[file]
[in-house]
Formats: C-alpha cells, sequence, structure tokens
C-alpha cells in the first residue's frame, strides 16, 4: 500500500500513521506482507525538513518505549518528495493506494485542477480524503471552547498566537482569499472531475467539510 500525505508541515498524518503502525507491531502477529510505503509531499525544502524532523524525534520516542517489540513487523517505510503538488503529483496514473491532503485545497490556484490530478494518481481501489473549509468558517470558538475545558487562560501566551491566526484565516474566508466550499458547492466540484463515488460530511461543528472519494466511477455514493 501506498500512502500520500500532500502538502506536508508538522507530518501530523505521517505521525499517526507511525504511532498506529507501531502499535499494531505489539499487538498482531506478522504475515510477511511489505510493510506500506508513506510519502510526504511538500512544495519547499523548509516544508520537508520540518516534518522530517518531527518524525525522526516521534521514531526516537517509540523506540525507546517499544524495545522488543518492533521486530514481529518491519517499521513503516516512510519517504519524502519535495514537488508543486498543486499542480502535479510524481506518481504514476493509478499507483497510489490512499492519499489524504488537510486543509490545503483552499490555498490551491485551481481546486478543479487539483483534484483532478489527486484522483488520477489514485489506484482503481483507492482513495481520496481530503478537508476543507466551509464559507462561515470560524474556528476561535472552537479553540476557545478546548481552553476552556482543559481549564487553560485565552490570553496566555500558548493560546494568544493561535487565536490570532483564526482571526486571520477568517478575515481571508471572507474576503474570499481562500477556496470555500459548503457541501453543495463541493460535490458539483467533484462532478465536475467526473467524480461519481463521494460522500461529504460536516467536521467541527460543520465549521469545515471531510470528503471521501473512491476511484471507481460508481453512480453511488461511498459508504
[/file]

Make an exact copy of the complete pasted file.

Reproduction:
[in-house]
Formats: C-alpha cells, sequence, structure tokens
C-alpha cells in the first residue's frame, strides 16, 4: 500500500500513521506482507525538513518505549518528495493506494485542477480524503471552547498566537482569499472531475467539510 500525505508541515498524518503502525507491531502477529510505503509531499525544502524532523524525534520516542517489540513487523517505510503538488503529483496514473491532503485545497490556484490530478494518481481501489473549509468558517470558538475545558487562560501566551491566526484565516474566508466550499458547492466540484463515488460530511461543528472519494466511477455514493 501506498500512502500520500500532500502538502506536508508538522507530518501530523505521517505521525499517526507511525504511532498506529507501531502499535499494531505489539499487538498482531506478522504475515510477511511489505510493510506500506508513506510519502510526504511538500512544495519547499523548509516544508520537508520540518516534518522530517518531527518524525525522526516521534521514531526516537517509540523506540525507546517499544524495545522488543518492533521486530514481529518491519517499521513503516516512510519517504519524502519535495514537488508543486498543486499542480502535479510524481506518481504514476493509478499507483497510489490512499492519499489524504488537510486543509490545503483552499490555498490551491485551481481546486478543479487539483483534484483532478489527486484522483488520477489514485489506484482503481483507492482513495481520496481530503478537508476543507466551509464559507462561515470560524474556528476561535472552537479553540476557545478546548481552553476552556482543559481549564487553560485565552490570553496566555500558548493560546494568544493561535487565536490570532483564526482571526486571520477568517478575515481571508471572507474576503474570499481562500477556496470555500459548503457541501453543495463541493460535490458539483467533484462532478465536475467526473467524480461519481463521494460522500461529504460536516467536521467541527460543520465549521469545515471531510470528503471521501473512491476511484471507481460508481453512480453511488461511498459508504